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Note that gcc vectorized the code, splitting the loop body into two parts, the first processing 16 items at a time, and the second doing the remainder later.

As Ira commented, the compiler doesn't parse the asm block, so it does not know that it's just a comment. Even if it did, it has no way of knowing what you intended. The optmized loops have the body doubled, should it put your asm in each? Would you like it that it isn't executed 1000 times? It doesn't know, so it goes the safe route and falls back to the simple single loop.

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I don't agree with the "gcc doesn't understand what is in the asm() block". For example, gcc can deal quite well with optimising parameters, and even re-arranging asm() blocks such that it intermingles with the generated C code. This is why, if you look at inline assembler in for example the Linux kernel, it is nearly always prefixed with __volatile__ to ensure that the compiler "doesn't move the code around". I have had gcc move my "rdtsc" around, which made my measurements of the time it took to do certain thing.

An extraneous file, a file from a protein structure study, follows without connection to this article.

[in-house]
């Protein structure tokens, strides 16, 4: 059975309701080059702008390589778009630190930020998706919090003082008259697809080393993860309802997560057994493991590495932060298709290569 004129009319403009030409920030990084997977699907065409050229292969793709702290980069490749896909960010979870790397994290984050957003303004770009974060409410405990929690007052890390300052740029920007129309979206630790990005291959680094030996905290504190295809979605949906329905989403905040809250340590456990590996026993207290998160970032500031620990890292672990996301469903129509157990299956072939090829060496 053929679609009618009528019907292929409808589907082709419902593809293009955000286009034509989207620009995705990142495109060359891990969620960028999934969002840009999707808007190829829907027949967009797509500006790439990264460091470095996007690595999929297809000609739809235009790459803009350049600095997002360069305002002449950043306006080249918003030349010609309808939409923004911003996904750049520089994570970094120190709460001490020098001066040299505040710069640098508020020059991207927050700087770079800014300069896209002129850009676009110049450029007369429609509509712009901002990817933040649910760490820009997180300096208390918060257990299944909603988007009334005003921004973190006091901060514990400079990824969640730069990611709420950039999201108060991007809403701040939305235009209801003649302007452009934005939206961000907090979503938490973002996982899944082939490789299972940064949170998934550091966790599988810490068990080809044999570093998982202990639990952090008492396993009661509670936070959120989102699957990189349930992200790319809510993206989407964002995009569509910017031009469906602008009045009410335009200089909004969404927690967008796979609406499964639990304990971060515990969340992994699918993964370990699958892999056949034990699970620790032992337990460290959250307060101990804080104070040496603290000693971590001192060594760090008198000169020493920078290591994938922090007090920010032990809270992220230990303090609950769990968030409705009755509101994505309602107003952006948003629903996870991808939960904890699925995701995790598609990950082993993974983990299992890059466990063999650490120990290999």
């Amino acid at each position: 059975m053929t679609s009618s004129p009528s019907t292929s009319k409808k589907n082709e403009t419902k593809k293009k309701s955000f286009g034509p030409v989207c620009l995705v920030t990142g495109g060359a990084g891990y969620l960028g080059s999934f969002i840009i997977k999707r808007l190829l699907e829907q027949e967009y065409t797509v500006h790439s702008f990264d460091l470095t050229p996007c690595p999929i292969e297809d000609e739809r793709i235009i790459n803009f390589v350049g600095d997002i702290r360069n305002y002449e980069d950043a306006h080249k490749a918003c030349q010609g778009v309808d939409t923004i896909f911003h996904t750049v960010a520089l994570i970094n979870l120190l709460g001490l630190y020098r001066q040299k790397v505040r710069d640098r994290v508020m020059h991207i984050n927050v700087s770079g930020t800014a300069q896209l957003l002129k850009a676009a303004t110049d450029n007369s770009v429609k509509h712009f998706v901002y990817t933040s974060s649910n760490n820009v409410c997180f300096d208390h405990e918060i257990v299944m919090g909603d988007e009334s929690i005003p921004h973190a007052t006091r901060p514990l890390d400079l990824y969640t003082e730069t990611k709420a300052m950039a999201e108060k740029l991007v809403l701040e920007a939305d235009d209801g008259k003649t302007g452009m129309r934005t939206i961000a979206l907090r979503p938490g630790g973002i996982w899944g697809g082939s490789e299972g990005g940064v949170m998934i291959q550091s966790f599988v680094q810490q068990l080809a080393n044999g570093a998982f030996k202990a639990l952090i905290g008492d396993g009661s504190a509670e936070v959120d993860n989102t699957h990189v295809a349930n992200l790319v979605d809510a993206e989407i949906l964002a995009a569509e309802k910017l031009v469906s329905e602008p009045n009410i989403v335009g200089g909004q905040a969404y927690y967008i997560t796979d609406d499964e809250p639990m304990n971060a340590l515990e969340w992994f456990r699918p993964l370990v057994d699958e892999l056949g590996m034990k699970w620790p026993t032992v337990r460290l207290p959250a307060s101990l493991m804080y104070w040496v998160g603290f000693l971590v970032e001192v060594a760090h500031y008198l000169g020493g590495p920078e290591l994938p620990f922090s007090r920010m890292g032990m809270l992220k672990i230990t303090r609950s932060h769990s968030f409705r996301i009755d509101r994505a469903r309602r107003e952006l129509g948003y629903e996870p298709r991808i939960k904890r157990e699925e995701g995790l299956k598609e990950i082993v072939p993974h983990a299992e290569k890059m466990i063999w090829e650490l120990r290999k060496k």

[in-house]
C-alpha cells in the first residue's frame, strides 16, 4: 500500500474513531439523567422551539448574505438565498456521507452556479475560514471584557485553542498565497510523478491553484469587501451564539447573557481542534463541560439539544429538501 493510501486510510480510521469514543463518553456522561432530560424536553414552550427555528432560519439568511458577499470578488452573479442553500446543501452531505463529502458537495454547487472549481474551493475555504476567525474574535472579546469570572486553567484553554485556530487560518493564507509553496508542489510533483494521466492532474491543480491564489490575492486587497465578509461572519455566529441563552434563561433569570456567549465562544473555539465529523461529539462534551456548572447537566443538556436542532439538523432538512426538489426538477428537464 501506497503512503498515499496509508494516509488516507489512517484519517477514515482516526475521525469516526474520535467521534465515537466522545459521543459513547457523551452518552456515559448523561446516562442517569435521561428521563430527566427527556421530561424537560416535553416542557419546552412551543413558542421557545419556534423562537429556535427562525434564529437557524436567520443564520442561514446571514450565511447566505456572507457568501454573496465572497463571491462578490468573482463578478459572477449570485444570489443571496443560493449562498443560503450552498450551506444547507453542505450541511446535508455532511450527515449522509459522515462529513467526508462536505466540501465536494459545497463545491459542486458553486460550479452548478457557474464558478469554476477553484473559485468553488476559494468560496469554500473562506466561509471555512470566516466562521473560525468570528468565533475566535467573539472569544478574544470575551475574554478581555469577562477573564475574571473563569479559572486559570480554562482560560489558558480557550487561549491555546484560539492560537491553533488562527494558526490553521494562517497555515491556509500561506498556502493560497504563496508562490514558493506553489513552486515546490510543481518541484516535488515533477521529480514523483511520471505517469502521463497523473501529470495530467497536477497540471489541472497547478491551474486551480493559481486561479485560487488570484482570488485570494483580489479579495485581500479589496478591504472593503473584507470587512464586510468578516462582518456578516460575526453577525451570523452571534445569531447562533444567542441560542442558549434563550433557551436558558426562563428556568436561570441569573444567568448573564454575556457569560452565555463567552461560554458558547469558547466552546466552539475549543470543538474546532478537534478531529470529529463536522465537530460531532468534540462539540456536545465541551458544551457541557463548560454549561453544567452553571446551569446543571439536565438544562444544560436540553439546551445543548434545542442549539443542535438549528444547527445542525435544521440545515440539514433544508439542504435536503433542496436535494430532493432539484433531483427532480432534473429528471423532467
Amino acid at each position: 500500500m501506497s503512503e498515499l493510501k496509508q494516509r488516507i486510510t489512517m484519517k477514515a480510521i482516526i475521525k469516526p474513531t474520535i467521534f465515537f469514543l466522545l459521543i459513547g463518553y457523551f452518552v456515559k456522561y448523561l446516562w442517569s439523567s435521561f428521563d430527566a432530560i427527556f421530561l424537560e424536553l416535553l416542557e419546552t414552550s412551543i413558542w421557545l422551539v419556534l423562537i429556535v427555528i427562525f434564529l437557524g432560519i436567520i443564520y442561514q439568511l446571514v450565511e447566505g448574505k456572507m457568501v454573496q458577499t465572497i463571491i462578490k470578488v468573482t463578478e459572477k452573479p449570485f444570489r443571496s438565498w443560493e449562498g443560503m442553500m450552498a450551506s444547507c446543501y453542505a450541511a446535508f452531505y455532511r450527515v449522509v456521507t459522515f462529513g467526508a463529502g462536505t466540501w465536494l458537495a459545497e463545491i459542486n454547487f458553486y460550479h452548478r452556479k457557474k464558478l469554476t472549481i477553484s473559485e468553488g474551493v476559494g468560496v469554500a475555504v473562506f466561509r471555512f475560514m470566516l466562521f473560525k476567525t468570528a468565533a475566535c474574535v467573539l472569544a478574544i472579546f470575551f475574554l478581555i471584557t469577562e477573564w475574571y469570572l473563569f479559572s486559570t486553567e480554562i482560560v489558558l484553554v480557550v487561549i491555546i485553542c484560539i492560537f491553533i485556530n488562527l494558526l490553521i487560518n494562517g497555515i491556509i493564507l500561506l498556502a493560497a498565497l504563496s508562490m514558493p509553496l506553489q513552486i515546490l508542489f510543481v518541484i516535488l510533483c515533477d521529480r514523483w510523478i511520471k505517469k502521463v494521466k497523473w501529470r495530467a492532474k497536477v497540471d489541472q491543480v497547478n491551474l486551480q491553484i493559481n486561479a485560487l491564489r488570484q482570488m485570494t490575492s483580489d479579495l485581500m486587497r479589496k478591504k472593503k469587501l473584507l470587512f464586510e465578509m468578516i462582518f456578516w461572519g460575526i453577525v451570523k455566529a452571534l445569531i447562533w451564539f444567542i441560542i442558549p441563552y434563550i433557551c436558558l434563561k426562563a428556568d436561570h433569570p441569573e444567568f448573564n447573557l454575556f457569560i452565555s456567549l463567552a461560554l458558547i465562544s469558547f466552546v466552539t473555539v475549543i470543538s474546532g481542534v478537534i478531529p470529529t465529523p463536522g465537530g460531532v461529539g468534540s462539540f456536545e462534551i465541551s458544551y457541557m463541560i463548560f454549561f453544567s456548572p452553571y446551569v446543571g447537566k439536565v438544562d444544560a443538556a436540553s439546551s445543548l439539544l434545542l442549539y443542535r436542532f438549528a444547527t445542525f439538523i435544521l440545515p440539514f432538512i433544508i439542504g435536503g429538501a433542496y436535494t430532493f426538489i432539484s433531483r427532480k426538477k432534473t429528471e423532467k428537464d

As documented, gcc treats certain types of asm() blocks as "special", and thus doesn't optimise the code either side of the block.

That's not to say that gcc won't, sometimes, get confused by inline assembler blocks, or simply decide to give up on some particular optimisation because it can't follow the consequences of the assembler code, etc, etc. More importantly, it can often get confused by missing clobber tags - so if you have some instruction like cpuid that changes the value of EAX-EDX, it but you wrote the code so that it only uses EAX, the compiler may store things in EBX, ECX and EDX, and then your code acts very strange when these registers are overwritten... If you are lucky, it crashes immediately - then it's easy to figure out what goes on. But if you are unlucky, it crashes way down the line... Another tricky one is the divide instruction that give a second result in edx. If you don't care about the modulo, it's easy to forget that EDX was changed.